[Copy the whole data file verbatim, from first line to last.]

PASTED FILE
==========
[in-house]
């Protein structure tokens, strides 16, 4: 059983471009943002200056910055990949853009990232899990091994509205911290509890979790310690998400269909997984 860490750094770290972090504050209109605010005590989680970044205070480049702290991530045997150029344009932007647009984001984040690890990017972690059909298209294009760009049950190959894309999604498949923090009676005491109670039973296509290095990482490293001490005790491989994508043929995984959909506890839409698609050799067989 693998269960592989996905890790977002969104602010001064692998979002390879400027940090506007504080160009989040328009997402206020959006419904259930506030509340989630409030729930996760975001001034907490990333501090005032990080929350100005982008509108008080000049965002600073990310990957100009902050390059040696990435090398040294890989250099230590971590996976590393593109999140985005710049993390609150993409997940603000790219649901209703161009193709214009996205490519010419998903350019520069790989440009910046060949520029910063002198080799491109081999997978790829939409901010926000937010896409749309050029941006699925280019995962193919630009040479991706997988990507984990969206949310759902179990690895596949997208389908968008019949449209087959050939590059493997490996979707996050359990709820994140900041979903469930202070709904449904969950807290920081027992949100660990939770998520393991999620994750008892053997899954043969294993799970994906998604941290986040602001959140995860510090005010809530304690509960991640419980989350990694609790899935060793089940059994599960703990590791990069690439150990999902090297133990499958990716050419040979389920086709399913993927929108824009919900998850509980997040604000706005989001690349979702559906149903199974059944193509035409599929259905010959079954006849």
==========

[in-house]
């Protein structure tokens, strides 16, 4: 059983471009943002200056910055990949853009990232899990091994509205911290509890979790310690998400269909997984 860490750094770290972090504050209109605010005590989680970044205070480049702290991530045997150029344009932007647009984001984040690890990017972690059909298209294009760009049950190959894309999604498949923090009676005491109670039973296509290095990482490293001490005790491989994508043929995984959909506890839409698609050799067989 693998269960592989996905890790977002969104602010001064692998979002390879400027940090506007504080160009989040328009997402206020959006419904259930506030509340989630409030729930996760975001001034907490990333501090005032990080929350100005982008509108008080000049965002600073990310990957100009902050390059040696990435090398040294890989250099230590971590996976590393593109999140985005710049993390609150993409997940603000790219649901209703161009193709214009996205490519010419998903350019520069790989440009910046060949520029910063002198080799491109081999997978790829939409901010926000937010896409749309050029941006699925280019995962193919630009040479991706997988990507984990969206949310759902179990690895596949997208389908968008019949449209087959050939590059493997490996979707996050359990709820994140900041979903469930202070709904449904969950807290920081027992949100660990939770998520393991999620994750008892053997899954043969294993799970994906998604941290986040602001959140995860510090005010809530304690509960991640419980989350990694609790899935060793089940059994599960703990590791990069690439150990999902090297133990499958990716050419040979389920086709399913993927929108824009919900998850509980997040604000706005989001690349979702559906149903199974059944193509035409599929259905010959079954006849």